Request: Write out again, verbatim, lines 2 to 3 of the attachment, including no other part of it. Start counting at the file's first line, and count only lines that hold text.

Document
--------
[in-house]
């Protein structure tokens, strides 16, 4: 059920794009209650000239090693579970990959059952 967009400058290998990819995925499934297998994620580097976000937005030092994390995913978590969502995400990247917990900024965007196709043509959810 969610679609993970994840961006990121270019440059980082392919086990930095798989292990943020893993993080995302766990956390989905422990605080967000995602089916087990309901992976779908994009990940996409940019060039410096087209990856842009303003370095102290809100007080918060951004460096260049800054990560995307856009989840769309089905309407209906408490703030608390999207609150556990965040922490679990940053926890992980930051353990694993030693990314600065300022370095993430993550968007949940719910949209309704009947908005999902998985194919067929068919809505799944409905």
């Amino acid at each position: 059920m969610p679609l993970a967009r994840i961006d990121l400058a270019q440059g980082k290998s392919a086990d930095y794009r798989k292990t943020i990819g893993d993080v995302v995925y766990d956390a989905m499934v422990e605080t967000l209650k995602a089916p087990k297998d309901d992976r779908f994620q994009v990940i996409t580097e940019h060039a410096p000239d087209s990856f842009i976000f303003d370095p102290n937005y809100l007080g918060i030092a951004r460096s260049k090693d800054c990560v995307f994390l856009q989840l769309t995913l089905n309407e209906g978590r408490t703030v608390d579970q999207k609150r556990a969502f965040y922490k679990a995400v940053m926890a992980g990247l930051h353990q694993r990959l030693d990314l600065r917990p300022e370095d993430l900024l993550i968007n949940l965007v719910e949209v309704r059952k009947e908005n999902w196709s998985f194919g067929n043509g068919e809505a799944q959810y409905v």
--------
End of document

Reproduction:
């Protein structure tokens, strides 16, 4: 059920794009209650000239090693579970990959059952 967009400058290998990819995925499934297998994620580097976000937005030092994390995913978590969502995400990247917990900024965007196709043509959810 969610679609993970994840961006990121270019440059980082392919086990930095798989292990943020893993993080995302766990956390989905422990605080967000995602089916087990309901992976779908994009990940996409940019060039410096087209990856842009303003370095102290809100007080918060951004460096260049800054990560995307856009989840769309089905309407209906408490703030608390999207609150556990965040922490679990940053926890992980930051353990694993030693990314600065300022370095993430993550968007949940719910949209309704009947908005999902998985194919067929068919809505799944409905």
């Amino acid at each position: 059920m969610p679609l993970a967009r994840i961006d990121l400058a270019q440059g980082k290998s392919a086990d930095y794009r798989k292990t943020i990819g893993d993080v995302v995925y766990d956390a989905m499934v422990e605080t967000l209650k995602a089916p087990k297998d309901d992976r779908f994620q994009v990940i996409t580097e940019h060039a410096p000239d087209s990856f842009i976000f303003d370095p102290n937005y809100l007080g918060i030092a951004r460096s260049k090693d800054c990560v995307f994390l856009q989840l769309t995913l089905n309407e209906g978590r408490t703030v608390d579970q999207k609150r556990a969502f965040y922490k679990a995400v940053m926890a992980g990247l930051h353990q694993r990959l030693d990314l600065r917990p300022e370095d993430l900024l993550i968007n949940l965007v719910e949209v309704r059952k009947e908005n999902w196709s998985f194919g067929n043509g068919e809505a799944q959810y409905v």